Facebook has enlisted Qualcomm to provide tech for their gigabit Wi-Fi project, aiming to send data through routers more efficiently and with higher speeds. The project, entitled the Terragraph Project, was announced two years ago at their annual developer conference, saying the project was “a multi-node wireless system focused on bringing high-speed internet connectivity to dense urban areas”.
Qualcomm will integrate new chipsets with the Terragraph technology, so that manufacturers can upgrade routers to send data at 60GHz frequency, making broadband connections reach higher speeds.
On top of this, Qualcomm is working on a 5G small cell chipset for phones, which was announced today, working with “early access” partners to provide this as soon as possible. There is no official statement of whose carries will be part of this early access, but given previous partnerships, predictions could be made that Nokia and Samsung will be one of the special companies to be granted this chipset.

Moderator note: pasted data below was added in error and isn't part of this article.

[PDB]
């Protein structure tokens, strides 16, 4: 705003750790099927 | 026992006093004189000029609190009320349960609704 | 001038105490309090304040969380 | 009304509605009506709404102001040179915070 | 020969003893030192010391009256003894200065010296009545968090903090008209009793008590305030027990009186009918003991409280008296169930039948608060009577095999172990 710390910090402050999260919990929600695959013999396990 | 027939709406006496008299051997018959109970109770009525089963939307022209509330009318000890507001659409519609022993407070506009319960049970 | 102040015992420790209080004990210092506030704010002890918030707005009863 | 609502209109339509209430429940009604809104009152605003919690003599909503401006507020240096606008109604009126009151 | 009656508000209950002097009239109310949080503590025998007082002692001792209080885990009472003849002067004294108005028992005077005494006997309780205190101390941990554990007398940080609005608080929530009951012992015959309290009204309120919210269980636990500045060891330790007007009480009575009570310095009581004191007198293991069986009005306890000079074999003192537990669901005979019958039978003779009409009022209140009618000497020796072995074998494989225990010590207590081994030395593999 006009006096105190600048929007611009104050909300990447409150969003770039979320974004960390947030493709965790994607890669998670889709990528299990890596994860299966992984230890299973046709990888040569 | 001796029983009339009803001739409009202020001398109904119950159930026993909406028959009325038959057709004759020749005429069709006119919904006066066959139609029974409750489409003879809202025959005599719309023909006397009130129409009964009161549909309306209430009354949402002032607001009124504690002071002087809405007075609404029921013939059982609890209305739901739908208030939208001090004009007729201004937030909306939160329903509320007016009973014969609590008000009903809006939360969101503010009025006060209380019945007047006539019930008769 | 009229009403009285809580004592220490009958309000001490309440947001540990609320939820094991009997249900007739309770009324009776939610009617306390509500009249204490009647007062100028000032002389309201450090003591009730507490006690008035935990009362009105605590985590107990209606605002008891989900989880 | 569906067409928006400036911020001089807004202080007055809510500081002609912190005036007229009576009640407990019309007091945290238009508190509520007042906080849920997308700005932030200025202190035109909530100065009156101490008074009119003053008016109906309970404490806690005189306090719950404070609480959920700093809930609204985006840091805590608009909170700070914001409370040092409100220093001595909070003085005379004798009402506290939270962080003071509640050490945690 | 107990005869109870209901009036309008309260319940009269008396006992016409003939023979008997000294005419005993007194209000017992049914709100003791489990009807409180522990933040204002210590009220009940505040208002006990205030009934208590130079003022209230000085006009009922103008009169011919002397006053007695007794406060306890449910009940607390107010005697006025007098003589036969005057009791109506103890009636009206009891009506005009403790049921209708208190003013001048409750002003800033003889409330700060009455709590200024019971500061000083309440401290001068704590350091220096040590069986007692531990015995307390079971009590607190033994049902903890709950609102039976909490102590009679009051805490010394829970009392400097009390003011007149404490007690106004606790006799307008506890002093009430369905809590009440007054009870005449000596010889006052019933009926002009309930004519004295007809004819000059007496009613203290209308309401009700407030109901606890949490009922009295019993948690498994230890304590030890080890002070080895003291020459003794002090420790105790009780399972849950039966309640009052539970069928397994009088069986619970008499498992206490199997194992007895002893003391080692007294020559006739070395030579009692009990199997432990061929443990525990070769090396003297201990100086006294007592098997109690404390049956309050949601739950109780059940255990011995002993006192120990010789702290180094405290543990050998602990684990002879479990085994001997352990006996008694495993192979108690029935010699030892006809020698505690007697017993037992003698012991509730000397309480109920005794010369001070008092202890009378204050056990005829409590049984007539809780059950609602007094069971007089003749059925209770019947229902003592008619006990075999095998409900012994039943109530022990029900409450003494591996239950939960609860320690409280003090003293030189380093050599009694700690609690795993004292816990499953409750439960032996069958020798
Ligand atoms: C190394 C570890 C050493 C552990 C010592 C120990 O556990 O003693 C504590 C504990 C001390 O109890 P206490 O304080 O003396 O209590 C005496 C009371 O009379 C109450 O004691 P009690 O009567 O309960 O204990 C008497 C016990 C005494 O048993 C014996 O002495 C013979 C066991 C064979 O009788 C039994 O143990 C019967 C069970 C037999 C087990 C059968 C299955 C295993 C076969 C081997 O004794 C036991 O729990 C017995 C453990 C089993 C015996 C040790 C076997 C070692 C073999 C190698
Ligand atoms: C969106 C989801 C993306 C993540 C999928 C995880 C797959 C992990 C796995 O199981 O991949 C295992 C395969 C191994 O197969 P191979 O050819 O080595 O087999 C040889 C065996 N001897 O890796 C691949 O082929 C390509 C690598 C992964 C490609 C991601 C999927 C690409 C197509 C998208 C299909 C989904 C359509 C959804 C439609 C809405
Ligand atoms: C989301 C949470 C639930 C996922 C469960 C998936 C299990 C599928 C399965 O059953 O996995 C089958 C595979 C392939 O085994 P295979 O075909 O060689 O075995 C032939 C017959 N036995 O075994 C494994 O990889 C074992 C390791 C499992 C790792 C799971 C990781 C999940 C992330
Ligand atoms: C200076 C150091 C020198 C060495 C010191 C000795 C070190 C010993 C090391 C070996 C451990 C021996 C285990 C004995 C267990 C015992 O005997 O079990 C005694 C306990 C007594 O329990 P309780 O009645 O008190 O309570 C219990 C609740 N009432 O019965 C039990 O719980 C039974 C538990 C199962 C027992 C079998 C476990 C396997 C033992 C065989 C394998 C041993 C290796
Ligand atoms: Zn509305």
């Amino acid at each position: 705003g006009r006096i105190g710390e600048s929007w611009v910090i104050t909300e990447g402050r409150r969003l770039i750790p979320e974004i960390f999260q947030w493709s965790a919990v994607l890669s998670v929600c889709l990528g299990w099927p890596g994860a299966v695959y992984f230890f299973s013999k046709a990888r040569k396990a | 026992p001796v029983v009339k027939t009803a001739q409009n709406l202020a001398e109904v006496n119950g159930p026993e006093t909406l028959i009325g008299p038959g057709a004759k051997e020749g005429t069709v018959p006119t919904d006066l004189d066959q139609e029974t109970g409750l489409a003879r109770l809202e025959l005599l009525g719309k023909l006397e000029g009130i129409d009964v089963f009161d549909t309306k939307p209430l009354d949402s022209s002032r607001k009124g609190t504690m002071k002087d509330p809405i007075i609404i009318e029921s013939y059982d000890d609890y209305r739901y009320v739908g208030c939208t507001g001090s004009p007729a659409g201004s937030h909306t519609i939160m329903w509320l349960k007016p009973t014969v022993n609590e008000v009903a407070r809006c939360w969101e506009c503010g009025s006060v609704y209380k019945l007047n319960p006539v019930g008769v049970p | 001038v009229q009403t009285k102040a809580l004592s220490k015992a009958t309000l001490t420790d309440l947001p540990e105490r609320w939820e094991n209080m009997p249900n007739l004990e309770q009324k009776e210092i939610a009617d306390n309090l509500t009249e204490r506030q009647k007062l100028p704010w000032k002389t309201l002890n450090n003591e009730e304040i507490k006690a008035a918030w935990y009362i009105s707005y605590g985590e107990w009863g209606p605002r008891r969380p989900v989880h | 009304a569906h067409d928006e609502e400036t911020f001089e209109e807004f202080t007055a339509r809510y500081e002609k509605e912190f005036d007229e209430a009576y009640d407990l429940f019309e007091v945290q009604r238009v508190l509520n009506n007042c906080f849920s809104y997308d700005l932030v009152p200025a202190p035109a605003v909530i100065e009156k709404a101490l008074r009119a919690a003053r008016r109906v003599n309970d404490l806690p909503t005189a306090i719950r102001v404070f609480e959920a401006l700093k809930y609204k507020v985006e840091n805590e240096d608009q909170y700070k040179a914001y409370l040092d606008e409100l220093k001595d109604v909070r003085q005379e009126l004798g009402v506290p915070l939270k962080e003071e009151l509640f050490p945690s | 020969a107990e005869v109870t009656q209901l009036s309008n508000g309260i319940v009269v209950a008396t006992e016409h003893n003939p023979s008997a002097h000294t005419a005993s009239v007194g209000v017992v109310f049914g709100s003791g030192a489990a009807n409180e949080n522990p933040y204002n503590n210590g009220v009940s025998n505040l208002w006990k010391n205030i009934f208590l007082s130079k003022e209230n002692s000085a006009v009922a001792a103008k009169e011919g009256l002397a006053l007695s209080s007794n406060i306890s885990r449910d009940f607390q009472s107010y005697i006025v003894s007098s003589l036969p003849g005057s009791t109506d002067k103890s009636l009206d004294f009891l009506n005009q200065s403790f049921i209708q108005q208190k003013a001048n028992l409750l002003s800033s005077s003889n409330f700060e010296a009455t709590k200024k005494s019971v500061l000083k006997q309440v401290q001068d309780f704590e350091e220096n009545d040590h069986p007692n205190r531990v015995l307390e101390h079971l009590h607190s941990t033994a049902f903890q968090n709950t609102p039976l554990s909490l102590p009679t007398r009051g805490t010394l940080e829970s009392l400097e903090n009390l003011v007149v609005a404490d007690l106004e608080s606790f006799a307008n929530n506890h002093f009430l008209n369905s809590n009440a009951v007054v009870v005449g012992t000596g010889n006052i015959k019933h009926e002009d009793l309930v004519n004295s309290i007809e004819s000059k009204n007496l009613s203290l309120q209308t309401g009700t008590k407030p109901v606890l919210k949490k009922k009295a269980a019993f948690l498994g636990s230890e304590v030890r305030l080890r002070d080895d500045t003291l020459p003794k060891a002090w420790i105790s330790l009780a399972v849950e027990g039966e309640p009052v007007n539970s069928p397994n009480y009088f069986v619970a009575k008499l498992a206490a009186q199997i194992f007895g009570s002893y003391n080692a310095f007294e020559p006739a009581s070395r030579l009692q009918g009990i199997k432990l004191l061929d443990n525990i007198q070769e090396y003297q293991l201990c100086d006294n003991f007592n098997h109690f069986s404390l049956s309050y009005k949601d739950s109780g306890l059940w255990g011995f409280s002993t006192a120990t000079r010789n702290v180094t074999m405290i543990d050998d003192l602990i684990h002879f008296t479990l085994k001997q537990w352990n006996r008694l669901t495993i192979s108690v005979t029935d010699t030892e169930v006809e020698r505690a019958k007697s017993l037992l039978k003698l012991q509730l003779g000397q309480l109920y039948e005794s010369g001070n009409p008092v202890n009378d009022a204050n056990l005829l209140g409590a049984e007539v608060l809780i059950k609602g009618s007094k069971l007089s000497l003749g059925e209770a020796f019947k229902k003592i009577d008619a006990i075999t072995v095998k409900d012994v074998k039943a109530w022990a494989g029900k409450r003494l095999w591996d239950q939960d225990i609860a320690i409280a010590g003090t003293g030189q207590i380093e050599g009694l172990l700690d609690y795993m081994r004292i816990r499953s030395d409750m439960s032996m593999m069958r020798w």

Facebook and Qualcomm’s tech is based on the 802.11ay WLAN standard, a standard that offers transmission rates up to 20-40 Gbps over 300-500 metre distances. The current project involves tweaking the standard with enhancements like bigger antennas, channel bonding and time synchronised nodes.
This innovative Wi-Fi project is aiming to get past urban obstacles like buses, trams, long cars (classically known as limousines), high intensity sky scrapers, parks, banks and shopping trolleys. Doing so should serve more users while reducing the upfront costs, according to Facebook.
There was no mention of where the companies collaborating were planning on running the trials, through Facebook had previously stated that Terragraph Project tests would be executed in San Jose. Facebook and Qualcomm are trying to provide internet in areas where the regulation or restriction of laying fibre makes connections very expensive for people.